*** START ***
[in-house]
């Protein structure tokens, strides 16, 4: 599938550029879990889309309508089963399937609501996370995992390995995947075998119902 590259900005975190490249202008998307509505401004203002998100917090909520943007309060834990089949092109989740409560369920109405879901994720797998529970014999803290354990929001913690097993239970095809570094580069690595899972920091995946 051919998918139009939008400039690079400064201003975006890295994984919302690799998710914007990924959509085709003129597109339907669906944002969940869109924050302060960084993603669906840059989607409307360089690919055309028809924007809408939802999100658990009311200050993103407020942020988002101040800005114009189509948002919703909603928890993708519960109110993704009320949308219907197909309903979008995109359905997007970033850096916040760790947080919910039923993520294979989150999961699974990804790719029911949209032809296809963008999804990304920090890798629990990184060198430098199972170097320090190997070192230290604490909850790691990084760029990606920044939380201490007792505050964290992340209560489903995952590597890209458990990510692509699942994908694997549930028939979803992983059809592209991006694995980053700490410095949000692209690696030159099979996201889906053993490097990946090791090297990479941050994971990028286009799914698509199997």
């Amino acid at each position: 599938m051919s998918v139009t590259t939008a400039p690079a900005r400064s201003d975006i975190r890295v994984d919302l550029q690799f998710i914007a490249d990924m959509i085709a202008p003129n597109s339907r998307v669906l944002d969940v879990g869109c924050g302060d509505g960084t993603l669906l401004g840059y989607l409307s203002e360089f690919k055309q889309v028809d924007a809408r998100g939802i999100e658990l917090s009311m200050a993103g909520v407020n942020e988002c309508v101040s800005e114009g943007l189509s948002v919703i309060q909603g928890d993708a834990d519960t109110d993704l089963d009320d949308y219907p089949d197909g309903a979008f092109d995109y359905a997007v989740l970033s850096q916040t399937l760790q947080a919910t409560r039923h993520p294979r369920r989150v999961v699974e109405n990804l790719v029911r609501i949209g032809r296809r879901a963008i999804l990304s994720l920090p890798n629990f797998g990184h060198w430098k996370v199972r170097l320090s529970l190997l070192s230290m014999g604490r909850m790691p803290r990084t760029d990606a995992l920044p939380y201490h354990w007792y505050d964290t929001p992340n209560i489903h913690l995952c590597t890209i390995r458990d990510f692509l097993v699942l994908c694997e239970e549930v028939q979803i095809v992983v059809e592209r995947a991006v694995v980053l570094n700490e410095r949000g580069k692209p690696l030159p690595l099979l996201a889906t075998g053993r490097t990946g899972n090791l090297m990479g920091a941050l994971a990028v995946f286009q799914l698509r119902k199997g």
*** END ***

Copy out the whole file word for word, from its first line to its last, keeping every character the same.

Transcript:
[in-house]
């Protein structure tokens, strides 16, 4: 599938550029879990889309309508089963399937609501996370995992390995995947075998119902 590259900005975190490249202008998307509505401004203002998100917090909520943007309060834990089949092109989740409560369920109405879901994720797998529970014999803290354990929001913690097993239970095809570094580069690595899972920091995946 051919998918139009939008400039690079400064201003975006890295994984919302690799998710914007990924959509085709003129597109339907669906944002969940869109924050302060960084993603669906840059989607409307360089690919055309028809924007809408939802999100658990009311200050993103407020942020988002101040800005114009189509948002919703909603928890993708519960109110993704009320949308219907197909309903979008995109359905997007970033850096916040760790947080919910039923993520294979989150999961699974990804790719029911949209032809296809963008999804990304920090890798629990990184060198430098199972170097320090190997070192230290604490909850790691990084760029990606920044939380201490007792505050964290992340209560489903995952590597890209458990990510692509699942994908694997549930028939979803992983059809592209991006694995980053700490410095949000692209690696030159099979996201889906053993490097990946090791090297990479941050994971990028286009799914698509199997």
């Amino acid at each position: 599938m051919s998918v139009t590259t939008a400039p690079a900005r400064s201003d975006i975190r890295v994984d919302l550029q690799f998710i914007a490249d990924m959509i085709a202008p003129n597109s339907r998307v669906l944002d969940v879990g869109c924050g302060d509505g960084t993603l669906l401004g840059y989607l409307s203002e360089f690919k055309q889309v028809d924007a809408r998100g939802i999100e658990l917090s009311m200050a993103g909520v407020n942020e988002c309508v101040s800005e114009g943007l189509s948002v919703i309060q909603g928890d993708a834990d519960t109110d993704l089963d009320d949308y219907p089949d197909g309903a979008f092109d995109y359905a997007v989740l970033s850096q916040t399937l760790q947080a919910t409560r039923h993520p294979r369920r989150v999961v699974e109405n990804l790719v029911r609501i949209g032809r296809r879901a963008i999804l990304s994720l920090p890798n629990f797998g990184h060198w430098k996370v199972r170097l320090s529970l190997l070192s230290m014999g604490r909850m790691p803290r990084t760029d990606a995992l920044p939380y201490h354990w007792y505050d964290t929001p992340n209560i489903h913690l995952c590597t890209i390995r458990d990510f692509l097993v699942l994908c694997e239970e549930v028939q979803i095809v992983v059809e592209r995947a991006v694995v980053l570094n700490e410095r949000g580069k692209p690696l030159p690595l099979l996201a889906t075998g053993r490097t990946g899972n090791l090297m990479g920091a941050l994971a990028v995946f286009q799914l698509r119902k199997g």